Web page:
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Baylor University Journalism Partnership - Churches Examine Smart Phone Use in the Pews

Smartphones are a big part of everyday lives, but are they necessary during church services? Baylor researchers have developed a new model that predicts whether churches have the intent to use smartphones during their services.

The NIMTA model uses key predictors of intentions to use one’s phone during church services. The research is leading local church leaders to consider the options. Charles Ramsey, associate chaplain at Baylor, said he had an “aha” moment when he realized he could learn in different ways.

“Yeah, I'm a visual learner,” Ramsey said. “So if I'm hearing something, and able to look down and see it, and then ideally, I'm able to take a note or underline, all of that just helps me with retention.”

While many believe this is a great addition, some still believe a traditional approach is better. Burt Burleson, Baylor Chaplain said he believes phones are highly problematic.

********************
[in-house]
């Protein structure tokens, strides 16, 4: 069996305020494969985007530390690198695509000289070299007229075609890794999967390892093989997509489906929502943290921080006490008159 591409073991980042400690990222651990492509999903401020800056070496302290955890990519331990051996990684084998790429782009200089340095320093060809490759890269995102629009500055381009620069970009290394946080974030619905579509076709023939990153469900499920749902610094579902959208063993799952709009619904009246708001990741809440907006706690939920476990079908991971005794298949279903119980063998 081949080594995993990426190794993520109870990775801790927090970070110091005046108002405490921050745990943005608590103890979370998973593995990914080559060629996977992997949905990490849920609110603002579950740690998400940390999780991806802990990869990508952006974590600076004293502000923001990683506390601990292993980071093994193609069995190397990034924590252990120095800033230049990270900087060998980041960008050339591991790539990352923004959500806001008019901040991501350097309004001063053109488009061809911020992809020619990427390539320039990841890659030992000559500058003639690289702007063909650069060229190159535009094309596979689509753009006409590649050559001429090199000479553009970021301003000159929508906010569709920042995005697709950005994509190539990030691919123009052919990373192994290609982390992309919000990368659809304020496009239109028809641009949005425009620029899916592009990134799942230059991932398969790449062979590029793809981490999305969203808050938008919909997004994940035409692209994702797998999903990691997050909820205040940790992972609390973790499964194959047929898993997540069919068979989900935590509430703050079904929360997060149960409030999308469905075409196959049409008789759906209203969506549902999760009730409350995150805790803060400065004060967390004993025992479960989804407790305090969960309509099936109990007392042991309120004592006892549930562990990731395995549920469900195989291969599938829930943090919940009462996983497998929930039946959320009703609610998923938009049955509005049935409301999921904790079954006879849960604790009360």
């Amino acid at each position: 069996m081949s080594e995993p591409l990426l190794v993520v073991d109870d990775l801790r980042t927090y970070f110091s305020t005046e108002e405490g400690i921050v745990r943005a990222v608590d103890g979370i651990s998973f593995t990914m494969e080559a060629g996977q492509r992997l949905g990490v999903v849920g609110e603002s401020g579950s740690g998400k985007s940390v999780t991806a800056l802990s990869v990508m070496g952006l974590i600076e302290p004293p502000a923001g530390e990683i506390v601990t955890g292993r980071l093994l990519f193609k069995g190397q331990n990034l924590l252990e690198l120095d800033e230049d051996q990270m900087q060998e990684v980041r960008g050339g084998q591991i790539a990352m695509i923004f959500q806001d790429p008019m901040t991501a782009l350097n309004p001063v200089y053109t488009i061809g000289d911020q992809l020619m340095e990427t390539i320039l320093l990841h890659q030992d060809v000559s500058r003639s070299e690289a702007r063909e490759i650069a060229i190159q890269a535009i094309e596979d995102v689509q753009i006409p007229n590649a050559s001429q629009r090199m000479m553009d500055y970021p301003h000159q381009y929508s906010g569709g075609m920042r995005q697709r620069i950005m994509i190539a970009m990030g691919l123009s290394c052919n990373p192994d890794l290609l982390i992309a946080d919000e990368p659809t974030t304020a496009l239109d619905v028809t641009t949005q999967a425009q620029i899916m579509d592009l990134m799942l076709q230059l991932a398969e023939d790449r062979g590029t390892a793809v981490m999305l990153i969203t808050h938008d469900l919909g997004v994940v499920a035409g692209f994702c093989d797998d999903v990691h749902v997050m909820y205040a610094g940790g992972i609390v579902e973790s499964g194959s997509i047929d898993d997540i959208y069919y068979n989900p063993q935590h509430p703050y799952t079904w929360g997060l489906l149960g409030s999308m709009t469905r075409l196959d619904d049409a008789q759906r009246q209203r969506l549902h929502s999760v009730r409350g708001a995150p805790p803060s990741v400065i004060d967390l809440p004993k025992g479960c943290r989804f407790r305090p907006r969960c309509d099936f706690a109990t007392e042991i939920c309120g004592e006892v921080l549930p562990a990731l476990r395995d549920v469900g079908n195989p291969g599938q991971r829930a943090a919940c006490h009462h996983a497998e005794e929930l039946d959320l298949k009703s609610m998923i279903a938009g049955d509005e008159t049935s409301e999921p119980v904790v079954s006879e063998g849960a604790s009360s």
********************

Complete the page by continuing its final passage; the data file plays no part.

“One, we're addicted to it,” Burleson said. “So I would rather invite people to develop a practice of setting aside as opposed to pulling it out yet again. My own preference would be to say, let's covenant together in this moment, to let go of our technology, and step into a different space.”

Baylor researchers have recommended a wait-and-see approach to incorporating phones into church services, until there is more research conducted. For now, churches will have to decide on their own if a change is right for their congregation.